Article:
Local marketing was also a prominent topic of discussion at the fruit marketing conference in Centralia, Illinois the following year. There was shared distress among the producers present at the meeting that there were more than enough local apples grown to meet the local demand, but that apples from Maine and Michigan were being sold locally for $1.50 per bushel (approximately $21 in 2017 dollars). There was much doubt that the growers in Maine and Michigan received any profit from the apples sold, but no one doubted that the railroads and commission men received their percentage. That said, it was Funk’s opinion that, “For good sound fruit there is always a market”—particularly considering the fact that a number of varieties of local apples (including Champion, York, Gano, and Ben Davis) were selling for less than or equal to the cost of the imports. And, as evidenced by the specific mention of Lilly’s local production and sales in one of a number of obituaries following the popular orchardist’s death—“It is doubtful if the original investors ever received any substantial return on their money, but Lilly orchard produced thousands of bushels of first class apples, peaches, pears, and small fruits. On that account it has been an asset to residents of this section, since the fruit usually sold under the market for imported fruits”—Funk’s intent to market locally was not unappreciated.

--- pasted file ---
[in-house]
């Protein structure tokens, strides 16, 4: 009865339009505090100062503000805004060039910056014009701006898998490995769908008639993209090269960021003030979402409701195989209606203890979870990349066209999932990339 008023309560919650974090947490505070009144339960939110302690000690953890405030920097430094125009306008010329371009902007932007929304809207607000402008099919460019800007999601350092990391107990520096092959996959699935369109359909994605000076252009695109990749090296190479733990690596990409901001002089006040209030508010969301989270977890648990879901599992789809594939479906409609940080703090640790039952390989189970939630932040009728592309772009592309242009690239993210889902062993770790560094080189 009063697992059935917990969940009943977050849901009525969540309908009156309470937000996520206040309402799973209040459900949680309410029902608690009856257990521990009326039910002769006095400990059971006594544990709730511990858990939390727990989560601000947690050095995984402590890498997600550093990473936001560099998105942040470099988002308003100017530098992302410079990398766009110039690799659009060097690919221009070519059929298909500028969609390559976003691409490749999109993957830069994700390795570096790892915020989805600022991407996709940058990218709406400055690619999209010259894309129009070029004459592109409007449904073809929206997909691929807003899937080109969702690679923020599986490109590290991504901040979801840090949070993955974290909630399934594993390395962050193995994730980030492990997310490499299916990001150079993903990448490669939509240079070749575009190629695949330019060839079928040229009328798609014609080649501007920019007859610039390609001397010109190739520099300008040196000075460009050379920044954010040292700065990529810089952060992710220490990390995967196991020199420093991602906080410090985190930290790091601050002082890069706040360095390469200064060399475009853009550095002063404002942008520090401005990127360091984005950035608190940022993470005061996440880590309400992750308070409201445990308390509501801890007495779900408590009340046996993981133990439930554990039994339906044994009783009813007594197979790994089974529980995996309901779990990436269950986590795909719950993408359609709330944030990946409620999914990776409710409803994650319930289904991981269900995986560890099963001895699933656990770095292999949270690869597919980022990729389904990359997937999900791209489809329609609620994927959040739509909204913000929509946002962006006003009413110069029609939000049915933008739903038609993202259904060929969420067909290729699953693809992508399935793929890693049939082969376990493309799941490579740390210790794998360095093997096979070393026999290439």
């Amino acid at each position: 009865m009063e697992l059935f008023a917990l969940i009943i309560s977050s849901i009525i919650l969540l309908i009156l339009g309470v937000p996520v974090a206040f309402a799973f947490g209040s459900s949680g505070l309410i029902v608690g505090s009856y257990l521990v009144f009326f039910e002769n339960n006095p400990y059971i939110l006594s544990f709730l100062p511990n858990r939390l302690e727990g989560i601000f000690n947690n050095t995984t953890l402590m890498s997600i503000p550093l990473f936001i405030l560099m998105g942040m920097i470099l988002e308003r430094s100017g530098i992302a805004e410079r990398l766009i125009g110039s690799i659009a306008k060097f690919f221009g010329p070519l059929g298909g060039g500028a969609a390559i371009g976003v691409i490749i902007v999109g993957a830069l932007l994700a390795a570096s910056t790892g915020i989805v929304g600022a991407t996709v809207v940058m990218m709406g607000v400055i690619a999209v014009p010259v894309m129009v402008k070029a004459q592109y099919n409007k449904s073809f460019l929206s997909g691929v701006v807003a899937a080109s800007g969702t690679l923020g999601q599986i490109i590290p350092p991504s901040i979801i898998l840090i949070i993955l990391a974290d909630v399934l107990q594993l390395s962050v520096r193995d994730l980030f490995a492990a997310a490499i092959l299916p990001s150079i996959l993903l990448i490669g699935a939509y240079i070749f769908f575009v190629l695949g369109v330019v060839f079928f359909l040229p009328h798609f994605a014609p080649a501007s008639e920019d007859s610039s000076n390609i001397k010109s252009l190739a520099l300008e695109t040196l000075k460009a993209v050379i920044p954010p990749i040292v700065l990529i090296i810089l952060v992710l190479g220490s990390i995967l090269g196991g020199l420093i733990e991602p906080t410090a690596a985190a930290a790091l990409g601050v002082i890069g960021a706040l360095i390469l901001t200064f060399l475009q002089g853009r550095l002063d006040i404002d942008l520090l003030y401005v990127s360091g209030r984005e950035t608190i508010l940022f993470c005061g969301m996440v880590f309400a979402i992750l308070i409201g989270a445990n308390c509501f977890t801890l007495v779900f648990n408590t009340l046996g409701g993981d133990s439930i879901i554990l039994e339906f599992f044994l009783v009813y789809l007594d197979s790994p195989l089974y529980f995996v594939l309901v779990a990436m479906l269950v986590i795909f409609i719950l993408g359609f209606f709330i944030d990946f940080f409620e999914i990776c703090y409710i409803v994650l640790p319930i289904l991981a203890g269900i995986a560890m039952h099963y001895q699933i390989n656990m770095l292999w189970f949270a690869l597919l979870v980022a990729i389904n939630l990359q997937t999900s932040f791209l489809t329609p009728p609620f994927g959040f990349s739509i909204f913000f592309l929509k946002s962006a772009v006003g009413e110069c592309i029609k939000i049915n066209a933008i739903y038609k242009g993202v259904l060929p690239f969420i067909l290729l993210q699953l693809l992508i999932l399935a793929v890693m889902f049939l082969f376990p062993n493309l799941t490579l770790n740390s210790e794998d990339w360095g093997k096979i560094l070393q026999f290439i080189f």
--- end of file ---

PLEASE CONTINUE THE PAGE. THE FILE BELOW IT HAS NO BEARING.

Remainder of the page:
Funk continued to manage Lilly Orchard until at least 1933, and the orchard continued to operate until the early 1950s. Today, the land the orchard once occupied is part of the Mackinaw River State Fish and Wildlife Area, which is owned by the Illinois Department of Natural Resources.

Profit, at least for Funk, was never the top priority. Though not a self-proclaimed Marxist, Funk had certain socialist leanings. He was a proponent of cooperative farming practices, believing that, “Agriculture has an abundance of security if farmers really co-operate to provide it…” He also advocated mitigating supply and demand issues that result from surplus flooding the market by “giving it away to the starving people of China or India…if there proves to be a real surplus…why not send it to those who are hungry?” But in reality, not even “food for the starving and work for idle laborers” could rectify the “moral mal-adjustment in our civilization.” In the words of Funk, “Christ scourged the profiteers out of the temple; today they are omnipresent. They toil not, but spin a web for profit wherever property or the products of labor are exchanged. To a perverted acquisitive instinct, exploitation and profit have become the master passion...The machine age created new possibilities for good and evil that demand an ethical solution, or else the machine age may enslave us.”